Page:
published Monday, February 21st, 2011

Wife drops domestic violence charges against husband

The wife of a man who faced multiple bond hearings on a 2010 domestic violence case dropped the charges against her husband.

Jennifer Wininiger told Hamilton County Criminal Court Judge Rebecca Stern this morning that she hadn’t lied in her original testimony, but she and her husband had reconciled and she wanted to move on.

Wininger said that she also hit her husband, David Wininger, during the Aug. 23, 2010 incident which led to his arrest.

“At the time I was not on my medication,” she said while on the witness stand.

Since the incident, she said she’s on medication and attending counseling.

David Wininger was charged with two counts of domestic assault and false imprisonment at the time. Those charges were dismissed upon Jennifer’s Wininger’s request.

She will be responsible for associated court costs. The amount was not immediately available.

The original arrest spurred multiple bond hearings for David Wininger and an official judicial complaint against Hamilton County Court General Sessions Court Judge David Bales.

During David Wininger’s initial sessions court hearing, Bales set a $70,000 bond, but his attorney, Wendy Stanfield, later appealed the decision to Stern, who released David Wininger on his own recognizance.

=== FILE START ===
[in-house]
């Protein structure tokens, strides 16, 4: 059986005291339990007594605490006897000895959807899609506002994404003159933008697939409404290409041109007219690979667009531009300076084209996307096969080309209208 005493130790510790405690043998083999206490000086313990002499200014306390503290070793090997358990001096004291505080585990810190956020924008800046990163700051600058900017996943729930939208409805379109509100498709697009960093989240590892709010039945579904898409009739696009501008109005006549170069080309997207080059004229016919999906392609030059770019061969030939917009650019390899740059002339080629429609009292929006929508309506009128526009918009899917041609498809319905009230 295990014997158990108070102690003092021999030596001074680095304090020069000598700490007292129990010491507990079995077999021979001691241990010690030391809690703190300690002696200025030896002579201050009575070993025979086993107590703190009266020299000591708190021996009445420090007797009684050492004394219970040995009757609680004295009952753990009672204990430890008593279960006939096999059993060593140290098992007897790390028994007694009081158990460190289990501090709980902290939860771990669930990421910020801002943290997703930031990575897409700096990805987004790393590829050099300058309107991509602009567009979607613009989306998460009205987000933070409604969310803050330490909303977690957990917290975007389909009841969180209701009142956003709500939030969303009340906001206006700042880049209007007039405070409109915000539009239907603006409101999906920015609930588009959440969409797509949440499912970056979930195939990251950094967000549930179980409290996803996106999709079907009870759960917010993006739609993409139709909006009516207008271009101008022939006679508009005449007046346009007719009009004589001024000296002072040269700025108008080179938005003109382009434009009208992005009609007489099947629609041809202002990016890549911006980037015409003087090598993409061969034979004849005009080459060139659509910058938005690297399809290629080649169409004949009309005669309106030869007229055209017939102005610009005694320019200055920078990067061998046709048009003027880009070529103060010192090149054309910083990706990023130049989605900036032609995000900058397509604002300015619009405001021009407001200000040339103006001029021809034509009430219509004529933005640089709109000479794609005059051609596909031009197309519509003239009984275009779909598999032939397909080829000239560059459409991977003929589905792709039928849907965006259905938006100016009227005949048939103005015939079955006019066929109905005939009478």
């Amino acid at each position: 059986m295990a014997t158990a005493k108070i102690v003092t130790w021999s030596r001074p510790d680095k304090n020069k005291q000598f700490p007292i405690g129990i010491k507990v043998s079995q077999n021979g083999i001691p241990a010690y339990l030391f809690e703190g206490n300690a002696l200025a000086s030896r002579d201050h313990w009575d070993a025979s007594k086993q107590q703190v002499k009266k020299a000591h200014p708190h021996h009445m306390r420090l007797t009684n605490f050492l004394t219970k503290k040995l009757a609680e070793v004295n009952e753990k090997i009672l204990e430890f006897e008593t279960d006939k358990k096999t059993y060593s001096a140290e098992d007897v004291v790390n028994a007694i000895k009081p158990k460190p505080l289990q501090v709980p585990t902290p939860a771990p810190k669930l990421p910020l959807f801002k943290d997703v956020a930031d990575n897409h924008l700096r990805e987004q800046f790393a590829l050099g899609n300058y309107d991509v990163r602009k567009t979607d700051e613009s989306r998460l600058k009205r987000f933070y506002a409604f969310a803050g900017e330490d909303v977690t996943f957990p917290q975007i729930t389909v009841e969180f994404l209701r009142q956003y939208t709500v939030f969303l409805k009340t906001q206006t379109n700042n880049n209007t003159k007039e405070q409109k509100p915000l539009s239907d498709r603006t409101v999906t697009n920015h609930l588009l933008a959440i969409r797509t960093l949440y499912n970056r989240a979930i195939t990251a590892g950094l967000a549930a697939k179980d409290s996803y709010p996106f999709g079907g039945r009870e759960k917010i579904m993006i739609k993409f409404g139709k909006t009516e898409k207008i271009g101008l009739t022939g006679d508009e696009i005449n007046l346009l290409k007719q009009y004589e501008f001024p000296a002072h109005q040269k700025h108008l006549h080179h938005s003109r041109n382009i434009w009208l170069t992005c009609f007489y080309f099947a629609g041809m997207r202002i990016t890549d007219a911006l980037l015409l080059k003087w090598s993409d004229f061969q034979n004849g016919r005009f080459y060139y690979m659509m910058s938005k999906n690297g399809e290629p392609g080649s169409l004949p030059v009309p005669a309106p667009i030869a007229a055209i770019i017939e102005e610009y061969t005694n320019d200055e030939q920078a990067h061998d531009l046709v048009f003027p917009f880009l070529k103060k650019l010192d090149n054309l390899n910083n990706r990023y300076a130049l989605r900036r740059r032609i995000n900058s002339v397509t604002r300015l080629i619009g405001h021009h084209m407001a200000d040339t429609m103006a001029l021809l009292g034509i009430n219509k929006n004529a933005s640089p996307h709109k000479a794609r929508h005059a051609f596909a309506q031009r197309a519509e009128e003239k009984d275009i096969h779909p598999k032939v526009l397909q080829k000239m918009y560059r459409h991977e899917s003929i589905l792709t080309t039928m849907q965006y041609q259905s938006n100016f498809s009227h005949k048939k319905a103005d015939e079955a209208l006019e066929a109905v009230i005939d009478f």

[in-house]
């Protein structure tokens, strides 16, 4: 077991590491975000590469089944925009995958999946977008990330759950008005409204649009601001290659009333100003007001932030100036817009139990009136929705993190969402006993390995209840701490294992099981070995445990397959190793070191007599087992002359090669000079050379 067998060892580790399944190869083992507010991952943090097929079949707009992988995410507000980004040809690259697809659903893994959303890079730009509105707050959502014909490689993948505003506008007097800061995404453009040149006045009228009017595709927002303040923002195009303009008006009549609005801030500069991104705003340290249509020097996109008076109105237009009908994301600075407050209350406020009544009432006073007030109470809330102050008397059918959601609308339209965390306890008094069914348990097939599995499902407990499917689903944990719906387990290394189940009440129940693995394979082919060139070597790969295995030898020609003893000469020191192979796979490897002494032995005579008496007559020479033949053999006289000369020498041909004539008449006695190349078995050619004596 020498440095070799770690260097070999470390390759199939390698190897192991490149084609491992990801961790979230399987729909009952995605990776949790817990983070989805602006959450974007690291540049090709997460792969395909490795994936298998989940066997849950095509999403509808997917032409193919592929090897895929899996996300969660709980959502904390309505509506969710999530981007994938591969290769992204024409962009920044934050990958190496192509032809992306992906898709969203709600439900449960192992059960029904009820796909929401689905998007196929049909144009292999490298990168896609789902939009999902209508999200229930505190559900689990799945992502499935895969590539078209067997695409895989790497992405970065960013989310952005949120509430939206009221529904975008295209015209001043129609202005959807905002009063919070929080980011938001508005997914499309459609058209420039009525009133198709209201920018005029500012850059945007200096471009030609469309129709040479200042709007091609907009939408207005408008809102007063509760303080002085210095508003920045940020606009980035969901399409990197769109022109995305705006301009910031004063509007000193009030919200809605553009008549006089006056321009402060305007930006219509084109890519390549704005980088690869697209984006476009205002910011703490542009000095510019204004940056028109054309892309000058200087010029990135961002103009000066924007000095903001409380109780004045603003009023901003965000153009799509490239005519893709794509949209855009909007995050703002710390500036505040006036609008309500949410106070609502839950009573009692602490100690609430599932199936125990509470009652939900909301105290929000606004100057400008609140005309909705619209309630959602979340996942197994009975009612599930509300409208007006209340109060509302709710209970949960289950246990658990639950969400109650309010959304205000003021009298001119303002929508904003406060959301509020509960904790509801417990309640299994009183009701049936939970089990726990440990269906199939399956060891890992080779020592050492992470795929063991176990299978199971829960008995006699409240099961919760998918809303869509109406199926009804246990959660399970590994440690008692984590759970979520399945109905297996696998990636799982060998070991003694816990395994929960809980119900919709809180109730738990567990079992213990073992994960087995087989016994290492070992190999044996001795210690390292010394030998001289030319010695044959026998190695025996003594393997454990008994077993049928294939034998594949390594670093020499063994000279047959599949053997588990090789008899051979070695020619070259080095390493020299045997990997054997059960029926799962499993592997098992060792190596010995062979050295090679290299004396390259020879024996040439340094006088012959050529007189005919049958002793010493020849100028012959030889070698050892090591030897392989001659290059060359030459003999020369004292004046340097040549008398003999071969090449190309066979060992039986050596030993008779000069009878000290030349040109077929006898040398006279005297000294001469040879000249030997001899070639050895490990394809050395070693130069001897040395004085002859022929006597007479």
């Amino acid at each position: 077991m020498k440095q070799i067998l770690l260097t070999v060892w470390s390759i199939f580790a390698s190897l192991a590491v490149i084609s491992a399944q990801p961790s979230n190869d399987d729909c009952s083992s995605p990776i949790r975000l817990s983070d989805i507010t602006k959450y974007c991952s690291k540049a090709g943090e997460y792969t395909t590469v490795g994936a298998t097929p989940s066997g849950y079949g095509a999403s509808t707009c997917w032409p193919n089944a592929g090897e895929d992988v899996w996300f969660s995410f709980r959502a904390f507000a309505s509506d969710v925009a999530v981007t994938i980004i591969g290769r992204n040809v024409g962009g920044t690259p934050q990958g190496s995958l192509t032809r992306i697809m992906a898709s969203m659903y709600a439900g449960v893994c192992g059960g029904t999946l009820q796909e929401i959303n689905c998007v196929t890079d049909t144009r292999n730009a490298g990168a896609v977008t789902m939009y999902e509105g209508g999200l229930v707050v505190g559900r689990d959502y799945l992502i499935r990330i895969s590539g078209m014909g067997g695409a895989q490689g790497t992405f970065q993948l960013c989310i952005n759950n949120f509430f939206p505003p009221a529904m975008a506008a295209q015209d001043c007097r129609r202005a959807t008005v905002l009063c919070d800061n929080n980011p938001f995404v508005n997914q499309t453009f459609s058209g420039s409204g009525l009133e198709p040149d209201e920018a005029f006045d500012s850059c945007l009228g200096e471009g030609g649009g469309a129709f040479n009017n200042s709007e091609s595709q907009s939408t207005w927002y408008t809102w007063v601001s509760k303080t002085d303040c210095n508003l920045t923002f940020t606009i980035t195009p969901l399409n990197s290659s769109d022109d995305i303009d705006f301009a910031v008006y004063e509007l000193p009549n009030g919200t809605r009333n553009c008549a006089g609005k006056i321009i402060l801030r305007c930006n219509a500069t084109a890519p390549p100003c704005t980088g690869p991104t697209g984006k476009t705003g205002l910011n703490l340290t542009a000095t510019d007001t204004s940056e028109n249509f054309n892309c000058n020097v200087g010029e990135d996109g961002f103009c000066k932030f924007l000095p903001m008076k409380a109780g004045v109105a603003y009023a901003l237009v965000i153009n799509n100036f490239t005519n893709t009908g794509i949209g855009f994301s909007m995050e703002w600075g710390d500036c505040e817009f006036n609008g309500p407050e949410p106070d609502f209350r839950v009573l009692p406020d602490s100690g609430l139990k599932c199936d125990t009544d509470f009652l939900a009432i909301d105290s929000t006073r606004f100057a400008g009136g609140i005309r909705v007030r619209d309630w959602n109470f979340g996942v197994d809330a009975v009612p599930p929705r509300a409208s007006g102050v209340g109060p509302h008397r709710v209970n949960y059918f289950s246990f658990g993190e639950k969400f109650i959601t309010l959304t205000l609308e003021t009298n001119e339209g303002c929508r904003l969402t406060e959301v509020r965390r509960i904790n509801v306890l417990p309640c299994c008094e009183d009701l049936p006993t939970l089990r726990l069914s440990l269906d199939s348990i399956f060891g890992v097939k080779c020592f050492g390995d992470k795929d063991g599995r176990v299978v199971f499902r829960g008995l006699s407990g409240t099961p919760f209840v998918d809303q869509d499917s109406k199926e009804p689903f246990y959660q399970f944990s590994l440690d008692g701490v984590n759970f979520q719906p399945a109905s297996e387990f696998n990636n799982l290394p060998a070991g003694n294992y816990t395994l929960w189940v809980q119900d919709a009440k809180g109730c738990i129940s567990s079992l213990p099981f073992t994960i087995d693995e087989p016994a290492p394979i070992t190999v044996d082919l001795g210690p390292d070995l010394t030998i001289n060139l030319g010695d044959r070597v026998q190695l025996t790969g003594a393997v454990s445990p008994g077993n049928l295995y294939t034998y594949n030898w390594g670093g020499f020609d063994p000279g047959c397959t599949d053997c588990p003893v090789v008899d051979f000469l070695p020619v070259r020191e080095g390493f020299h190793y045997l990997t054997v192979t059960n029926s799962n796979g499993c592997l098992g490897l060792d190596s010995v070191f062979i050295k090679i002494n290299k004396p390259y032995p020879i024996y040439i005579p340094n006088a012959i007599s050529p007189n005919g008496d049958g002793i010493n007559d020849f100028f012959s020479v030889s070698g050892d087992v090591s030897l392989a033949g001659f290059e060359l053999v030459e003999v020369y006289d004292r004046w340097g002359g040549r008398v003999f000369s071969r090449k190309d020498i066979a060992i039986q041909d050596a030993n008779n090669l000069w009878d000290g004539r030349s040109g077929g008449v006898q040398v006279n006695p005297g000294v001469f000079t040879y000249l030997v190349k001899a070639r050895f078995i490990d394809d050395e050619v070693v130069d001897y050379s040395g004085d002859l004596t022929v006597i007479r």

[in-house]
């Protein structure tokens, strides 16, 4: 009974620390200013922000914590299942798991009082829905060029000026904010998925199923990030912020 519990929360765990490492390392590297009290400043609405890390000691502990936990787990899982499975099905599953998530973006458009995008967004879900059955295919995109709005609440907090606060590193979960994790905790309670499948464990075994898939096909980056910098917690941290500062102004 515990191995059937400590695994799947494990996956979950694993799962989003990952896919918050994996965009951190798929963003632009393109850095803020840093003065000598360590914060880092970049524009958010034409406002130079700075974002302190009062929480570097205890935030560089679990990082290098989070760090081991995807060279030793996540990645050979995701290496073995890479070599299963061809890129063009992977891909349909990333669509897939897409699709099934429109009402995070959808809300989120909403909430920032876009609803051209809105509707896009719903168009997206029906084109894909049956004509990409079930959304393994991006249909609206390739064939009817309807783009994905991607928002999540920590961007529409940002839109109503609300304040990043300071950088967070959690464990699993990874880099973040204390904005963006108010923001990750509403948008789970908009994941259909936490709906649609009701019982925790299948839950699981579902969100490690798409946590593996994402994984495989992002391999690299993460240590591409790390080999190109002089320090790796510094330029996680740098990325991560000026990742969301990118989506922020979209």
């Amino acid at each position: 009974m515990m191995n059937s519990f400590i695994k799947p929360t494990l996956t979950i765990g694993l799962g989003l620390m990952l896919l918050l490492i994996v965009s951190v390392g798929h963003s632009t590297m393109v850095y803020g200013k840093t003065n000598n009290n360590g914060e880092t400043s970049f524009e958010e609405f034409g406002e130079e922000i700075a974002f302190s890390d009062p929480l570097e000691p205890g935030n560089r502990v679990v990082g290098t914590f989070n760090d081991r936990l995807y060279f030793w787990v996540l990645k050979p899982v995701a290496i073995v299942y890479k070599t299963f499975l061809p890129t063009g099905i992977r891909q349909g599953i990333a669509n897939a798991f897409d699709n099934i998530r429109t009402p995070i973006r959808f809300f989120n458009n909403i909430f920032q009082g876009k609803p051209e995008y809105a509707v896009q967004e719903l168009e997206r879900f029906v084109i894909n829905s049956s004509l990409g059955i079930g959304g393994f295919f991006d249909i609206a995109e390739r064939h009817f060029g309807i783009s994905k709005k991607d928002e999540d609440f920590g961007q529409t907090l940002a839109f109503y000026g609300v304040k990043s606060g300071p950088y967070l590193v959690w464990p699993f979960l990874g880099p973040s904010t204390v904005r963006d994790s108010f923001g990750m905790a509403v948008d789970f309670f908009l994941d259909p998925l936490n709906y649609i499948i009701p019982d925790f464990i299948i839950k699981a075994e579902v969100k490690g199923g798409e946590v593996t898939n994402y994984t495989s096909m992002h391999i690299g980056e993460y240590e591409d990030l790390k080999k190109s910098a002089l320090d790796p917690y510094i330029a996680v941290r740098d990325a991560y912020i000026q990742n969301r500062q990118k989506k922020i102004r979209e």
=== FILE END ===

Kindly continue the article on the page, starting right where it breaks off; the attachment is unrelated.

Bales called Stanfield before him on Nov. 17 questioned why she took her client to Stern and later brought Wininger back to his court, had him arrested and set an $80,000 bond

Stern recused herself from another hearing and Hamilton County Circuit Court Judge Jackie Shulten reviewed Bales’ bond amount, lowering it to $4,000 the same day.

Local attorneys Hank Hill and Myrlene Marsa, with the Chattanooga Association of Criminal Defense Lawyers, filed the complaint against Bales with the Tennessee Court of the Judiciary on Nov. 20.

For complete details, see tomorrow’s Times Free Press.

about Todd South...

Todd South covers courts, poverty, technology, military and veterans for the Times Free Press. He has worked at the paper since 2008 and previously covered crime and safety in Southeast Tennessee and North Georgia. Todd’s hometown is Dodge City, Kan. He served five years in the U.S. Marine Corps and deployed to Iraq before returning to school for his journalism degree from the University of Georgia. Todd previously worked at the Anniston (Ala.) Star. Contact ...

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zwickau said...

So how does one go about getting charges dropped where the individual who originally brought the charges is allegedly being threatened with arrest herself if she does drop the charges? Isn't this a form of blackmail or coercion? The individual is poor of course, and doesn't have the financial resources as the above mentions.

February 21, 2011 at 3:49 p.m.
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